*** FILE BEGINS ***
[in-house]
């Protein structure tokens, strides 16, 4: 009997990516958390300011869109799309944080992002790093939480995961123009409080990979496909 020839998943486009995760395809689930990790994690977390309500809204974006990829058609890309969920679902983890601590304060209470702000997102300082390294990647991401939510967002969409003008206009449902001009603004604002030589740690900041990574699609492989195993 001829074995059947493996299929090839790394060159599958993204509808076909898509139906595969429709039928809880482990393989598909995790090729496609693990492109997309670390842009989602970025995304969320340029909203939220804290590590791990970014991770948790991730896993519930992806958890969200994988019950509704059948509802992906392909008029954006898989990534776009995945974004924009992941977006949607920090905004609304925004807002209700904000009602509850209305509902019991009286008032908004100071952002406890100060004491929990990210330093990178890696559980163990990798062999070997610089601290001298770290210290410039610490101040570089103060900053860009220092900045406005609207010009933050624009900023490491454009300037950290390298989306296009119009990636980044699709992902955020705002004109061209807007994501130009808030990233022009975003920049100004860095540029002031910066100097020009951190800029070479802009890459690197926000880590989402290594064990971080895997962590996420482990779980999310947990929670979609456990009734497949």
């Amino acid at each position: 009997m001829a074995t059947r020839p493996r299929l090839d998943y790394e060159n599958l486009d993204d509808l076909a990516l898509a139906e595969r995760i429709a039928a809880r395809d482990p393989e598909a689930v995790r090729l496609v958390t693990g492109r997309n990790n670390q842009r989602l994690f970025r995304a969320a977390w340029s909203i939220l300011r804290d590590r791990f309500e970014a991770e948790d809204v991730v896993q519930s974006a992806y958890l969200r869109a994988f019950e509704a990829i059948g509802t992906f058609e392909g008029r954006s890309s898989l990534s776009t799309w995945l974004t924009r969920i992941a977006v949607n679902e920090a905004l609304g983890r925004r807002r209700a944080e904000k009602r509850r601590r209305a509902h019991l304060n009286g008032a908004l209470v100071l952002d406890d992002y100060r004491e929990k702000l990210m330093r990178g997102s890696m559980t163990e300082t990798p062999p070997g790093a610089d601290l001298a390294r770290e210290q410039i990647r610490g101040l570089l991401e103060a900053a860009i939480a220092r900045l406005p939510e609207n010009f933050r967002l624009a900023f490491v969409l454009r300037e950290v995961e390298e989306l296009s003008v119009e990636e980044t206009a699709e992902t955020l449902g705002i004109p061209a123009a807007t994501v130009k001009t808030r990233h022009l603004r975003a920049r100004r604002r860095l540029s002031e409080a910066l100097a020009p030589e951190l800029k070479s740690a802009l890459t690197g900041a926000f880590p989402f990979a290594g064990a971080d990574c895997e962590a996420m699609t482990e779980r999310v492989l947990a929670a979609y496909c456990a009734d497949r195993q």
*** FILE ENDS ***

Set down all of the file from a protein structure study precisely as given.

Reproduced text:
[in-house]
């Protein structure tokens, strides 16, 4: 009997990516958390300011869109799309944080992002790093939480995961123009409080990979496909 020839998943486009995760395809689930990790994690977390309500809204974006990829058609890309969920679902983890601590304060209470702000997102300082390294990647991401939510967002969409003008206009449902001009603004604002030589740690900041990574699609492989195993 001829074995059947493996299929090839790394060159599958993204509808076909898509139906595969429709039928809880482990393989598909995790090729496609693990492109997309670390842009989602970025995304969320340029909203939220804290590590791990970014991770948790991730896993519930992806958890969200994988019950509704059948509802992906392909008029954006898989990534776009995945974004924009992941977006949607920090905004609304925004807002209700904000009602509850209305509902019991009286008032908004100071952002406890100060004491929990990210330093990178890696559980163990990798062999070997610089601290001298770290210290410039610490101040570089103060900053860009220092900045406005609207010009933050624009900023490491454009300037950290390298989306296009119009990636980044699709992902955020705002004109061209807007994501130009808030990233022009975003920049100004860095540029002031910066100097020009951190800029070479802009890459690197926000880590989402290594064990971080895997962590996420482990779980999310947990929670979609456990009734497949």
């Amino acid at each position: 009997m001829a074995t059947r020839p493996r299929l090839d998943y790394e060159n599958l486009d993204d509808l076909a990516l898509a139906e595969r995760i429709a039928a809880r395809d482990p393989e598909a689930v995790r090729l496609v958390t693990g492109r997309n990790n670390q842009r989602l994690f970025r995304a969320a977390w340029s909203i939220l300011r804290d590590r791990f309500e970014a991770e948790d809204v991730v896993q519930s974006a992806y958890l969200r869109a994988f019950e509704a990829i059948g509802t992906f058609e392909g008029r954006s890309s898989l990534s776009t799309w995945l974004t924009r969920i992941a977006v949607n679902e920090a905004l609304g983890r925004r807002r209700a944080e904000k009602r509850r601590r209305a509902h019991l304060n009286g008032a908004l209470v100071l952002d406890d992002y100060r004491e929990k702000l990210m330093r990178g997102s890696m559980t163990e300082t990798p062999p070997g790093a610089d601290l001298a390294r770290e210290q410039i990647r610490g101040l570089l991401e103060a900053a860009i939480a220092r900045l406005p939510e609207n010009f933050r967002l624009a900023f490491v969409l454009r300037e950290v995961e390298e989306l296009s003008v119009e990636e980044t206009a699709e992902t955020l449902g705002i004109p061209a123009a807007t994501v130009k001009t808030r990233h022009l603004r975003a920049r100004r604002r860095l540029s002031e409080a910066l100097a020009p030589e951190l800029k070479s740690a802009l890459t690197g900041a926000f880590p989402f990979a290594g064990a971080d990574c895997e962590a996420m699609t482990e779980r999310v492989l947990a929670a979609y496909c456990a009734d497949r195993q």